As a Christian going among the lions, Pope John Paul II can expect his views to get a mauling when he visits the generals and admirals of Argentina in a few days. The dictators are known to cultivate religious tastes that the pope isn't likely to satisfy.

It was only three years ago that the religion of the Argentine junta was on public display in the United States. Celebrating their country's national day with a mass at St. Matthew's cathedral here, the military men and others from the Argentine Embassy were as pious as Fra Angelico's cherubs--until the priest spoke. His sermon took the teachings of the church on social justice and contrasted them, in general terms, with the government-sanctioned violence and terror in Argentina. The priest quoted John Paul II.

Halfway through the sermon, the military men walked out. They were enraged to have their prayer time disturbed by a priest mixing, in their minds, politics and religion.

It's doubtful that the Argentines will be this brazen when the pope is before them. But unless John Paul calls for a special blessing on the Argentine military and its weapons--perhaps a leading of the rosary to Our Lady of the Exocet Missiles--Gen. Galtieri and his gang are likely to be offended.

A posturing of righteousness comes naturally to the junta. With Catholicism as the state religion, the military has never been short of bishops to back its war against political dissidents, even when priests and nuns have been murdered. The new war against the British has brought forth the clergy to lead public prayers. On "Army Day" on May 29, a military chaplain warmed up the crowd before Gen. Galtieri's speech by asking God's help that "our soldiers not vacillate in combat" and that they "will die with smiles on their lips as did the martyrs and saints."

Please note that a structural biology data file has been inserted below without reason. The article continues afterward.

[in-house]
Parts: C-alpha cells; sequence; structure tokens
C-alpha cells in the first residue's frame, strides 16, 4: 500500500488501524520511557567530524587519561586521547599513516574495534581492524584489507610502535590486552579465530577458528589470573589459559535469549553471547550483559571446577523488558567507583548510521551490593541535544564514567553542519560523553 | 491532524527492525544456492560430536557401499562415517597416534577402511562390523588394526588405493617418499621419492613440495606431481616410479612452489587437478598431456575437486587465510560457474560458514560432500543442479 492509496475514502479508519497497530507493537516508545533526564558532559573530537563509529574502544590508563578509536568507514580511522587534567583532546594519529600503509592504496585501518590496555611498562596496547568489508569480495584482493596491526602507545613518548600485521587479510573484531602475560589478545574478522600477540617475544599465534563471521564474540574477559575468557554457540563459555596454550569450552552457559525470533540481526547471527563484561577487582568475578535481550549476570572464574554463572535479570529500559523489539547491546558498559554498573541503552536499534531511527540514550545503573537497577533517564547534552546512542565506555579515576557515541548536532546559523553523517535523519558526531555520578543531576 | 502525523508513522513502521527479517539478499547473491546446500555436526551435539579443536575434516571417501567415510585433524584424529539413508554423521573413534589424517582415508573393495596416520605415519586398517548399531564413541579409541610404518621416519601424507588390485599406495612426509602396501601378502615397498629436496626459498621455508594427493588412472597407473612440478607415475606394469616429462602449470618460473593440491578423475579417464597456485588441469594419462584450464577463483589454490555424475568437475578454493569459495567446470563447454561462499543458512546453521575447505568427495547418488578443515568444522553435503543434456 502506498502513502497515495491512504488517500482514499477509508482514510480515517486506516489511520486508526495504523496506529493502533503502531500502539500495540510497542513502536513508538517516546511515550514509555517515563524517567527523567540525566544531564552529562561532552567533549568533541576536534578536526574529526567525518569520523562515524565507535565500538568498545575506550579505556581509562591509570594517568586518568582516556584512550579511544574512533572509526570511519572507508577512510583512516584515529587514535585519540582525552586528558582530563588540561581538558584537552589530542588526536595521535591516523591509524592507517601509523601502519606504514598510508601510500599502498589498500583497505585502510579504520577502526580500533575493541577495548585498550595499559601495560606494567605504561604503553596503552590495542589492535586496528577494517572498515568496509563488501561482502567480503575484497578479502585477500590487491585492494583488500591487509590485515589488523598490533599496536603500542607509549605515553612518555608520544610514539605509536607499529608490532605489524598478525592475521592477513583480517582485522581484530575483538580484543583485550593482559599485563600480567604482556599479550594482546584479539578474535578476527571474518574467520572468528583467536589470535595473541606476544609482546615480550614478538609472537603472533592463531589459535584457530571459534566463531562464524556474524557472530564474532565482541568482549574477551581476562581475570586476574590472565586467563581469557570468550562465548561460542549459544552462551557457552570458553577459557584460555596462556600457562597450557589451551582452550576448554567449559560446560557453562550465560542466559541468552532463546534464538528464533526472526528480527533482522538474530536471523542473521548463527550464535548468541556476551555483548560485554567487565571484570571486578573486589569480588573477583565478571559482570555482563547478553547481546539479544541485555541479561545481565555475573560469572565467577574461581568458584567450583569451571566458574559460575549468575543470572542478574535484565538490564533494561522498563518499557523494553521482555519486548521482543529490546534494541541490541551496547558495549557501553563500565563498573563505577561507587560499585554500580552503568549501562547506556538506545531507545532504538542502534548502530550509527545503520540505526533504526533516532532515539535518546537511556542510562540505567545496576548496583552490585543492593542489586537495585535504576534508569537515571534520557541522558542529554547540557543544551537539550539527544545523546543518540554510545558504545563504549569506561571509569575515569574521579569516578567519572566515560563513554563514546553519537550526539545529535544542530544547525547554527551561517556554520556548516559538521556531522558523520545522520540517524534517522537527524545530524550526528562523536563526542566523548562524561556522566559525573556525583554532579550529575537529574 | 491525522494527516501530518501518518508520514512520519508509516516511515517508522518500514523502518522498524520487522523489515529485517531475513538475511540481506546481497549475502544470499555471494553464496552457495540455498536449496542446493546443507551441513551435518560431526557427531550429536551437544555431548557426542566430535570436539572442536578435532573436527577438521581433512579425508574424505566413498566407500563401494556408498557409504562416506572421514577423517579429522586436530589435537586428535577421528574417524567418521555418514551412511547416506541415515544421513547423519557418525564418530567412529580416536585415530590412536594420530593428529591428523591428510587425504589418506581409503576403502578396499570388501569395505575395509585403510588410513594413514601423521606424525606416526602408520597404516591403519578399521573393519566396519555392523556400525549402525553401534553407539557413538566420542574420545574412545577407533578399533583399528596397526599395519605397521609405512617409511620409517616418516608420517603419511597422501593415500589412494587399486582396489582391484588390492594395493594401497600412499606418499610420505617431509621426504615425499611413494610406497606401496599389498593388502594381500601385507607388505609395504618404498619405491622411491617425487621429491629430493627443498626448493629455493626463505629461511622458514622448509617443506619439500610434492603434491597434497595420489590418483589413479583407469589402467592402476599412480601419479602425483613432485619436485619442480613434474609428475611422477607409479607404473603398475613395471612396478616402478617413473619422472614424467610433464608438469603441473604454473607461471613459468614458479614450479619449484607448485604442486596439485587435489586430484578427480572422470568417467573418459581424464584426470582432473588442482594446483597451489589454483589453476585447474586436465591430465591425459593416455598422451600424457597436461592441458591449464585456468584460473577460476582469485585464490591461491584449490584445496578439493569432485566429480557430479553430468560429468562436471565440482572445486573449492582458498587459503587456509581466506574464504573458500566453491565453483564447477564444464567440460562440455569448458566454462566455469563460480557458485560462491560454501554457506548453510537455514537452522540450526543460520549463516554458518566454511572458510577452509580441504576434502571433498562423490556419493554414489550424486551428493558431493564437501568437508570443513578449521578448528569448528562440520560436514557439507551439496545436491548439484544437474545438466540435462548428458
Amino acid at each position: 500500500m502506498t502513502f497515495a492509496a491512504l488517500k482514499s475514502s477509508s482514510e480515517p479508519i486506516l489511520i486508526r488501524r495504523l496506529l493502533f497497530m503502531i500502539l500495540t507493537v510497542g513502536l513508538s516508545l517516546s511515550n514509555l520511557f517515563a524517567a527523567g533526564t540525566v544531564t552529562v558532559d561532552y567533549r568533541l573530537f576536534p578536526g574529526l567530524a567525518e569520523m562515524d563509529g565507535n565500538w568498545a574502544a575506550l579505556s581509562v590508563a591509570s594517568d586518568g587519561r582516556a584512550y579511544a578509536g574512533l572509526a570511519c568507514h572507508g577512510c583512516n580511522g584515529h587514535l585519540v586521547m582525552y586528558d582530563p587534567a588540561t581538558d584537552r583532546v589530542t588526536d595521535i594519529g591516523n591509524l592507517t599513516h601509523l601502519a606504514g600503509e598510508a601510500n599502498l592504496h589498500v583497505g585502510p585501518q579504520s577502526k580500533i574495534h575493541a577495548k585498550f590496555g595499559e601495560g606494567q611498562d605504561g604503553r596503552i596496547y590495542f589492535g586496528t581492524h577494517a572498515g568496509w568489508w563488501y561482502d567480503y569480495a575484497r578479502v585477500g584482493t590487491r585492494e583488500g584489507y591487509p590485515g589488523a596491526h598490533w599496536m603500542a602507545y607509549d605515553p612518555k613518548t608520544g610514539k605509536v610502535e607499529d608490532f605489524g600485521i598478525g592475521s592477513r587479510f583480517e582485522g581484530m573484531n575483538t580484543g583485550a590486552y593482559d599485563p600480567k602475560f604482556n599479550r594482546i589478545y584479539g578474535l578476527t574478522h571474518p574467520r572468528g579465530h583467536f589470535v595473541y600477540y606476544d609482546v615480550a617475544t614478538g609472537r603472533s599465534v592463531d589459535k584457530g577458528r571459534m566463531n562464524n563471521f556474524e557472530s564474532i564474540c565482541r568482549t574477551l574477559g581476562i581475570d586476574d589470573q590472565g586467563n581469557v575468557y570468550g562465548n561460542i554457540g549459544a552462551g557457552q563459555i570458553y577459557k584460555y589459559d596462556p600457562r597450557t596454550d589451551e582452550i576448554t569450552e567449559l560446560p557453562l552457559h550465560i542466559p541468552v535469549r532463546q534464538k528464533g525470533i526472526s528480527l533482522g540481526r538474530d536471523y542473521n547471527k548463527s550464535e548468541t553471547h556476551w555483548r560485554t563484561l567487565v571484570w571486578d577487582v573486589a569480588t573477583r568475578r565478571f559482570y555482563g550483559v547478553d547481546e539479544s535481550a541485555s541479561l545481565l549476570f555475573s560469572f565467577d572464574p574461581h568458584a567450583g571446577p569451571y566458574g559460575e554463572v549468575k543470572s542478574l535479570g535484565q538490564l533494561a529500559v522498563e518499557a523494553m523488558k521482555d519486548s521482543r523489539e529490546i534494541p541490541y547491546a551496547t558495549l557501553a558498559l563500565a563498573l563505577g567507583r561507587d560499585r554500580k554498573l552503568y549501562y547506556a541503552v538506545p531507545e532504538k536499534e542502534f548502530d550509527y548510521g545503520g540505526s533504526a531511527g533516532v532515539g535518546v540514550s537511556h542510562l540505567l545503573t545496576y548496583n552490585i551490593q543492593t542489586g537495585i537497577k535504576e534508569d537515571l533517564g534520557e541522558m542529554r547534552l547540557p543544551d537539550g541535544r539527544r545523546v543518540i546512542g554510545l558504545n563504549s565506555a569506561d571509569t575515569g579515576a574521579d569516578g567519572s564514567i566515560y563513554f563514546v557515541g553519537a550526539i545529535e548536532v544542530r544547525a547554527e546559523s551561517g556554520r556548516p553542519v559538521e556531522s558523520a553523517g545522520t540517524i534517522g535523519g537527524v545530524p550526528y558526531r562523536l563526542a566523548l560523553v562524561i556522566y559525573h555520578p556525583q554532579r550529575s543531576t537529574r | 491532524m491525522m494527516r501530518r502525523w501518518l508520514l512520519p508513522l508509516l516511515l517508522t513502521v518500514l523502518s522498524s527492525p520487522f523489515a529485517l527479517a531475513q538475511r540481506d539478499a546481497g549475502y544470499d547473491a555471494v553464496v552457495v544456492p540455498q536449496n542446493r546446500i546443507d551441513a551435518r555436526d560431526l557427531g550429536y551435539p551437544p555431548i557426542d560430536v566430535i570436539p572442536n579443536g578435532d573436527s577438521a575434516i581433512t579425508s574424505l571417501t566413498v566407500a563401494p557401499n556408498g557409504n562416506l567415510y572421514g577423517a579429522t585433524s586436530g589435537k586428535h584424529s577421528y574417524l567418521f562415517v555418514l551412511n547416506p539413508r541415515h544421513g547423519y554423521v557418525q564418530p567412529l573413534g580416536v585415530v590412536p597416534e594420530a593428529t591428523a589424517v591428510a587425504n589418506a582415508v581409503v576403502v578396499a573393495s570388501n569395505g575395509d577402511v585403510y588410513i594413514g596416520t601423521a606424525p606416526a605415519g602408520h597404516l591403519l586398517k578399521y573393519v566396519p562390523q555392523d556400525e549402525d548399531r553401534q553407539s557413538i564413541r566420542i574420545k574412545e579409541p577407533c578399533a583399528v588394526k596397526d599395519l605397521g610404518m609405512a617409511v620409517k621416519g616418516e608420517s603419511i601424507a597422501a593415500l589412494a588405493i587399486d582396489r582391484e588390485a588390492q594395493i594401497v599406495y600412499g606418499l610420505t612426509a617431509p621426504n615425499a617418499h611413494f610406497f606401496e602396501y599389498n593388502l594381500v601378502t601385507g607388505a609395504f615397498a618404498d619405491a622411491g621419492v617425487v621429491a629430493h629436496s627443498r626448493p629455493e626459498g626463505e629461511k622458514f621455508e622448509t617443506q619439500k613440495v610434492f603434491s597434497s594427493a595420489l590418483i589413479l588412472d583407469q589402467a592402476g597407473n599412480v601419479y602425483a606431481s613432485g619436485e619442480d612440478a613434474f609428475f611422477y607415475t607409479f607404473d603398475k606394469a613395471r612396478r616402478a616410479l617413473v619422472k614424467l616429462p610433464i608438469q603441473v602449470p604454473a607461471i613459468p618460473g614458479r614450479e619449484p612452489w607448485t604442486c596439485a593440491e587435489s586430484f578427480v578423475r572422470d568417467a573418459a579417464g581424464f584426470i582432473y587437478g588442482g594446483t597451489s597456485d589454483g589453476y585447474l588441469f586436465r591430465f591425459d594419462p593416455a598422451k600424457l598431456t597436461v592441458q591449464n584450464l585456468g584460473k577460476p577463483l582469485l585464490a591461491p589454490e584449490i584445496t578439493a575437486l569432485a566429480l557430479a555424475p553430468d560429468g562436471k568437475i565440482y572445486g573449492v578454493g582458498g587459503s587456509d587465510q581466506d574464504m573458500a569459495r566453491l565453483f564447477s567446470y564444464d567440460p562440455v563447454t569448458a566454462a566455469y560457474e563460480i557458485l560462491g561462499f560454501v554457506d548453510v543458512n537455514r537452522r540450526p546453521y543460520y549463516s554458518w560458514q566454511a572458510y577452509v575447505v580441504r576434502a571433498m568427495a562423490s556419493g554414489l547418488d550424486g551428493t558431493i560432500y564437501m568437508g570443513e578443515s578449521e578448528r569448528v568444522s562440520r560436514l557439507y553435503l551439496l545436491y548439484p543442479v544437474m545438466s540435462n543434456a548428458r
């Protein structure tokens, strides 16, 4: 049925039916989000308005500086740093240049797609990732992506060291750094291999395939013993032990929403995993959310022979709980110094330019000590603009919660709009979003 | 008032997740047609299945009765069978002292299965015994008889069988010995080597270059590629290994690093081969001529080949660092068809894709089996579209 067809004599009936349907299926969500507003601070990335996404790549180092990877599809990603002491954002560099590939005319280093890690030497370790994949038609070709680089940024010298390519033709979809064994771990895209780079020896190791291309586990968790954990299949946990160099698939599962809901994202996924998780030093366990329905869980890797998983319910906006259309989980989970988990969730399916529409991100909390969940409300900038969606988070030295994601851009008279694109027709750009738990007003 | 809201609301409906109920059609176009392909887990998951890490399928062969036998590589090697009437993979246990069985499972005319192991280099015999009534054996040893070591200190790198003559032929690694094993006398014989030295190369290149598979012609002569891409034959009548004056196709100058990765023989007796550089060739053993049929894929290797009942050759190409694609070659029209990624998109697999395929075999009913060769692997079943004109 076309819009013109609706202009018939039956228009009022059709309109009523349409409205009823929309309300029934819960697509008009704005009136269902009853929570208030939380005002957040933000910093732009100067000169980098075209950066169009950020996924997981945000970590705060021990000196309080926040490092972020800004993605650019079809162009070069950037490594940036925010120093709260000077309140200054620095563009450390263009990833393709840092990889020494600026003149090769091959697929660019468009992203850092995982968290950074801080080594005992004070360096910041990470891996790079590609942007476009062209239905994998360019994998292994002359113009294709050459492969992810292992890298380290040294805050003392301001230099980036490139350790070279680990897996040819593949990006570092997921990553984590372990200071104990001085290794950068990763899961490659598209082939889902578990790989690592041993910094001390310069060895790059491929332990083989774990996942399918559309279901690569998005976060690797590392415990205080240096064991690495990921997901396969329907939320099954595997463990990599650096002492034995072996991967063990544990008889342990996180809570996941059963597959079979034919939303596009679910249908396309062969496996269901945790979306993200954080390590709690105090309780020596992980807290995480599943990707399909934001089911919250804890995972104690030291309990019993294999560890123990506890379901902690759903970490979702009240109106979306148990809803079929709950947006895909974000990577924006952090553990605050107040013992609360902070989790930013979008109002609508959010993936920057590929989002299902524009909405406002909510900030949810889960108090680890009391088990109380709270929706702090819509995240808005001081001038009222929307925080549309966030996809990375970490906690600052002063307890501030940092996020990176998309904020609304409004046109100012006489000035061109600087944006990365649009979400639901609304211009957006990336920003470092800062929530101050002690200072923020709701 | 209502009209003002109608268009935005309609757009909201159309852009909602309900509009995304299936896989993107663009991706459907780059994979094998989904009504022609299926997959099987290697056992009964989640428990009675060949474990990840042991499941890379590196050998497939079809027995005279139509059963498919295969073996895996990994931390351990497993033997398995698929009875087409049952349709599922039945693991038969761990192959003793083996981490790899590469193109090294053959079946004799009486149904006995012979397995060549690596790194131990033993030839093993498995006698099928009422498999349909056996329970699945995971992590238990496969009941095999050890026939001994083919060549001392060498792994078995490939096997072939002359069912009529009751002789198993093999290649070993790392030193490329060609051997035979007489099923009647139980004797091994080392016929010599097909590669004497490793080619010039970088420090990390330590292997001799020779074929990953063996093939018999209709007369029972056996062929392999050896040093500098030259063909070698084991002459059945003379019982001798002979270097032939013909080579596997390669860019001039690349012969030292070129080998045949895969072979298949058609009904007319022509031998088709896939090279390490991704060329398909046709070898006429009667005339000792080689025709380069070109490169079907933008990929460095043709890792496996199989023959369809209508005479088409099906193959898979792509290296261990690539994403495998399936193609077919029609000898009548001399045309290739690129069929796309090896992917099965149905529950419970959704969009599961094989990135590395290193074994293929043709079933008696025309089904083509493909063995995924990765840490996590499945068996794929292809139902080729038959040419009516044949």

The problem for the pope is that Argentina has been among the last of the Latin American countries to understand, much less accept, the church's teaching on human rights, social reforms and peace. Latin America has any number of heroic bishops who have defied dictatorships--Arns of Brazil, Silva of Chile, Romero of El Salvador, Camara of Brazil--but the Argentine hierarchy is dominant with court chaplains. Conversions are unwelcome. Soon after the 1976 coup, Bishop Enrique Angelelli of La Rioja criticized the human rights performance of the new government. He was killed in a car crash believed to be set up by an assassination team.

Even before the Galtieri junta picked a fight with Britain, Argentina had little use for the Vatican's peacemaking. A Vatican proposal to resolve the smoldering Argentine-Chilean dispute over islands in the Beagle Channel has yet to be accepted by the junta. It isn't beyond the Argentine military, should its machismo be disgraced by a defeat against the British, to go into battle against Chile in the Beagle Channel to seek a consolation prize.

The pope goes to Argentina from a weak position. His trip to Britain was a pastoral event planned before the South Atlantic war. But by adopting an equal-time standard, John Paul can't help but comfort the junta. His visit gives the appearance that he elevates Argentina's South Atlantic violence to a legitimate political tactic. Like all dictators, the ones in Buenos Aires crave the prestige of respectability. A papal visit provides it. The junta can ask: if we are so corrupt, as a few subversives keep saying, then why is the Holy Father praying with us, why does he come so far to be with us while our sons are dying like "martyrs and saints?"

This is no government that understands distinctions. The pope can explain that he is a shepherd who loves the sinner but hates the sin. But the generals have as much chance of grasping that idea as an illiterate gaucho on the pampas has of understanding the Summa Theologica of St. Thomas Aquinas.

The pope, representing peace, can be expected to be as rebuffed by Galtieri as he was by Margaret Thatcher. He appealed to her for a cease-fire. But she dismissed him. She did it in stately language--in the British way--and that may be the difference in Buenos Aires. The generals believe in crude dismissals.